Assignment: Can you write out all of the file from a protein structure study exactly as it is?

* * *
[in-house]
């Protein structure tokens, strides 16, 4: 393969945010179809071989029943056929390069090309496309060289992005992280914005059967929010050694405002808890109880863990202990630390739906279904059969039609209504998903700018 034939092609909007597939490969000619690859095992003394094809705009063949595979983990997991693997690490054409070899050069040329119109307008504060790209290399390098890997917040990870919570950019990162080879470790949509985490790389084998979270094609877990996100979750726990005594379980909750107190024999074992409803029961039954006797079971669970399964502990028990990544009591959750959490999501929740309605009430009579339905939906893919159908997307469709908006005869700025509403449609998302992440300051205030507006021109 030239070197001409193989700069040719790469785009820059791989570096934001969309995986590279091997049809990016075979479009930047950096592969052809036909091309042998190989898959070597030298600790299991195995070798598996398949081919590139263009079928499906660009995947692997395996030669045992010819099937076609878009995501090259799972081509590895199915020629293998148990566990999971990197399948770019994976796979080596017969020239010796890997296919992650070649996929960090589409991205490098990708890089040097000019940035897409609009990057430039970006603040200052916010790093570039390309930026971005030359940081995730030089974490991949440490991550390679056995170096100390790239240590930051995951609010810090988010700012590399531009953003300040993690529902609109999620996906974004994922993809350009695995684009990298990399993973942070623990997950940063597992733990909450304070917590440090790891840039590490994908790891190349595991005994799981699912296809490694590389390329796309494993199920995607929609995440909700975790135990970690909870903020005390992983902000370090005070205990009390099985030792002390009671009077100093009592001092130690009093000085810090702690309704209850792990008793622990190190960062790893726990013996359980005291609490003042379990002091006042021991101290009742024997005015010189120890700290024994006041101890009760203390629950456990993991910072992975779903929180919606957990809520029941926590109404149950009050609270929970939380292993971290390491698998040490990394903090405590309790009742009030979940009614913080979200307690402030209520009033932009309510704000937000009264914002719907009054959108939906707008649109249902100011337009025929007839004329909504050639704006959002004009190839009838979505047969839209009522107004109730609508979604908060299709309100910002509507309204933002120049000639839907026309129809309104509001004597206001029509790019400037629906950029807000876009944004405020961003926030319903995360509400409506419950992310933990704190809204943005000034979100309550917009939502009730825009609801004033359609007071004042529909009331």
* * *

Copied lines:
[in-house]
């Protein structure tokens, strides 16, 4: 393969945010179809071989029943056929390069090309496309060289992005992280914005059967929010050694405002808890109880863990202990630390739906279904059969039609209504998903700018 034939092609909007597939490969000619690859095992003394094809705009063949595979983990997991693997690490054409070899050069040329119109307008504060790209290399390098890997917040990870919570950019990162080879470790949509985490790389084998979270094609877990996100979750726990005594379980909750107190024999074992409803029961039954006797079971669970399964502990028990990544009591959750959490999501929740309605009430009579339905939906893919159908997307469709908006005869700025509403449609998302992440300051205030507006021109 030239070197001409193989700069040719790469785009820059791989570096934001969309995986590279091997049809990016075979479009930047950096592969052809036909091309042998190989898959070597030298600790299991195995070798598996398949081919590139263009079928499906660009995947692997395996030669045992010819099937076609878009995501090259799972081509590895199915020629293998148990566990999971990197399948770019994976796979080596017969020239010796890997296919992650070649996929960090589409991205490098990708890089040097000019940035897409609009990057430039970006603040200052916010790093570039390309930026971005030359940081995730030089974490991949440490991550390679056995170096100390790239240590930051995951609010810090988010700012590399531009953003300040993690529902609109999620996906974004994922993809350009695995684009990298990399993973942070623990997950940063597992733990909450304070917590440090790891840039590490994908790891190349595991005994799981699912296809490694590389390329796309494993199920995607929609995440909700975790135990970690909870903020005390992983902000370090005070205990009390099985030792002390009671009077100093009592001092130690009093000085810090702690309704209850792990008793622990190190960062790893726990013996359980005291609490003042379990002091006042021991101290009742024997005015010189120890700290024994006041101890009760203390629950456990993991910072992975779903929180919606957990809520029941926590109404149950009050609270929970939380292993971290390491698998040490990394903090405590309790009742009030979940009614913080979200307690402030209520009033932009309510704000937000009264914002719907009054959108939906707008649109249902100011337009025929007839004329909504050639704006959002004009190839009838979505047969839209009522107004109730609508979604908060299709309100910002509507309204933002120049000639839907026309129809309104509001004597206001029509790019400037629906950029807000876009944004405020961003926030319903995360509400409506419950992310933990704190809204943005000034979100309550917009939502009730825009609801004033359609007071004042529909009331």